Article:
Growing up during the ’50s and ’60s my family was comfortable. We lived in a suburb of NYC and my dad got on the bus or the train every morning at 7:20 and went to The City, to return home each night at 7:30, and as a CPA he did a lot of traveling over the winter months.
But on the weekends, we always had some of my dad’s extended Italian family gathering either at our house, or at cousins’ houses in Brooklyn. I know my dad really valued his family, and I always knew it was the highlight of his week when he could cook up a big meal with one of his sisters or his younger brother on a Saturday night, and then after dinner he and the uncles would play cards and smoke. All us kids would be off somewhere else, playing or doing puzzles (or hiding on the dark staircase outside the dining room and listening to the adults talk while we giggled). Being an only child, I looked forward to these weekends as well.
And that is where I began to learn to cook. From the aunts and my dad, I learned a lot and have continued to try and re-create many of the things we ate back then. At the time, many of the ingredients had to be brought to the suburbs with whichever aunt or uncle was coming out our way, because there were not a lot of local stores in post-war suburban NJ that carried imported Italian products and really fresh meat and fish (if we had lived nearer to Hoboken or towns right on the Hudson, I am sure we would have had no problem, but the town I lived in was very WASP).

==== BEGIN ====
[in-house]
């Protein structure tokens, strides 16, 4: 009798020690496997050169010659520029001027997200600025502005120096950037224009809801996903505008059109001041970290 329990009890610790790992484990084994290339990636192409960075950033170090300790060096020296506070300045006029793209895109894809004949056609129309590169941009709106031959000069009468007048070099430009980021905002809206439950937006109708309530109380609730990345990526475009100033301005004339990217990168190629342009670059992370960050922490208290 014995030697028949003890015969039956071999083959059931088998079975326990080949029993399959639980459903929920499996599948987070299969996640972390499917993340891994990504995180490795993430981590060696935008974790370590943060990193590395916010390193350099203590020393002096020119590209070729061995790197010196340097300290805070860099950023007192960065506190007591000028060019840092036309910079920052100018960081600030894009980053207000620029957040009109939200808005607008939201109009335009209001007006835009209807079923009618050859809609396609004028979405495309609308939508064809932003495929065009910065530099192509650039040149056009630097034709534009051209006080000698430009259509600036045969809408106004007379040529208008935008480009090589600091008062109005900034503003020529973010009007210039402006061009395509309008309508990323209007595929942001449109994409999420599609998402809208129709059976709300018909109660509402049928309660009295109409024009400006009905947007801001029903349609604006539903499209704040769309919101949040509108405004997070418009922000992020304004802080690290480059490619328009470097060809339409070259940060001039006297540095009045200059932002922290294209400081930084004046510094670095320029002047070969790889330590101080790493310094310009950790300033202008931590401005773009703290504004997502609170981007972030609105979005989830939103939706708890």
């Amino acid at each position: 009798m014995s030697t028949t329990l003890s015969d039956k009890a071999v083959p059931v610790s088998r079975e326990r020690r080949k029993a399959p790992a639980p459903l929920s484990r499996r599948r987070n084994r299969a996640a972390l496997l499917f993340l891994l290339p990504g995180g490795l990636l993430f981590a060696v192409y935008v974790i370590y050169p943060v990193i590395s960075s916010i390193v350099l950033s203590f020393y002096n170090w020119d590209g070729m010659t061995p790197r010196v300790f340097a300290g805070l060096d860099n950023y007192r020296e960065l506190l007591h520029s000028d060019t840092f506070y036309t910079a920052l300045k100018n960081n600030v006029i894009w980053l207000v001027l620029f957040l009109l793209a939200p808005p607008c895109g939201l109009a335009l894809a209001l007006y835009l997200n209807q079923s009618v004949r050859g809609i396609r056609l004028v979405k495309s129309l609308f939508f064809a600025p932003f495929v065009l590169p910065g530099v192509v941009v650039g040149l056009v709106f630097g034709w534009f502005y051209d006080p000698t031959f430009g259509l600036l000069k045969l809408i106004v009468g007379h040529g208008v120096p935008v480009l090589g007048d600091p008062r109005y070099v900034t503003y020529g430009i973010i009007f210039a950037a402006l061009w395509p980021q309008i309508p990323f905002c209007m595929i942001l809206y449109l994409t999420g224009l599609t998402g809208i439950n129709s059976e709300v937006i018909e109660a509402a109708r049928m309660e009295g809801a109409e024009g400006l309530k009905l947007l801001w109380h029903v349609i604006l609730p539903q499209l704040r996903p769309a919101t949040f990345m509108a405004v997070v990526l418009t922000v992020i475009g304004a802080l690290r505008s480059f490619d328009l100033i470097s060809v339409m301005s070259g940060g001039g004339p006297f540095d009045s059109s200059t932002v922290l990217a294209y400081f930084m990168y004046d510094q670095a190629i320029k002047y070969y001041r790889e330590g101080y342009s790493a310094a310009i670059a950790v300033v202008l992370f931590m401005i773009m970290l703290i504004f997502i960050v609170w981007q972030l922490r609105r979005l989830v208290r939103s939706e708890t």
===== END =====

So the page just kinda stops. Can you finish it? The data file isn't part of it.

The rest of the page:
One of the traditions in our family was that whoever was having a birthday got to choose the dinner meal for that night. To this day, I prefer staying home and cooking my own favorite birthday dinner of breaded veal cutlets with Marsala sauce, scalloped or oven roasted potatoes, and kale, rather than going out. Having a February birthday always meant that kale was available, and it has been my favorite vegetable since I was a little kid.
My mom was a competent cook, but she never attempted most of the wonderful Italian meals we had on the weekends. She did, however, learn to make breaded veal cutlets, and so even if my birthday was on a weekday, I still got my choice of birthday dinner. And yesterday, it was exactly the same. We had a lovely dinner here at home for my 63rd, and of course, it involved veal cutlets, potatoes and kale.
I do not want to get into the veal question here. I have always been happy with ‘rose’ veal, and every summer I sock some in the freezer that is locally grown and very delicious. As a kid, I knew nothing about the veal industry, and as an adult I am so very glad that we live in a place where there are many small farms raising happy, pasture-based beef critters. And so I can continue to indulge in veal cutlets on my birthday. (As a teenager I did a 6 year stint as a vegetarian after learning about the meat industry. I do not remember what I had for those birthdays, but it was probably eggplant parm, my second favorite thing in the world!).
On the goat front, still no babies! We are awaiting the Big Blizzard to roll in this afternoon. Got the greenhouses cleaned off in readiness for the predicted 14-20 inches. Mama mia, I love winter, but that much snow is just on or over the edge of crazy!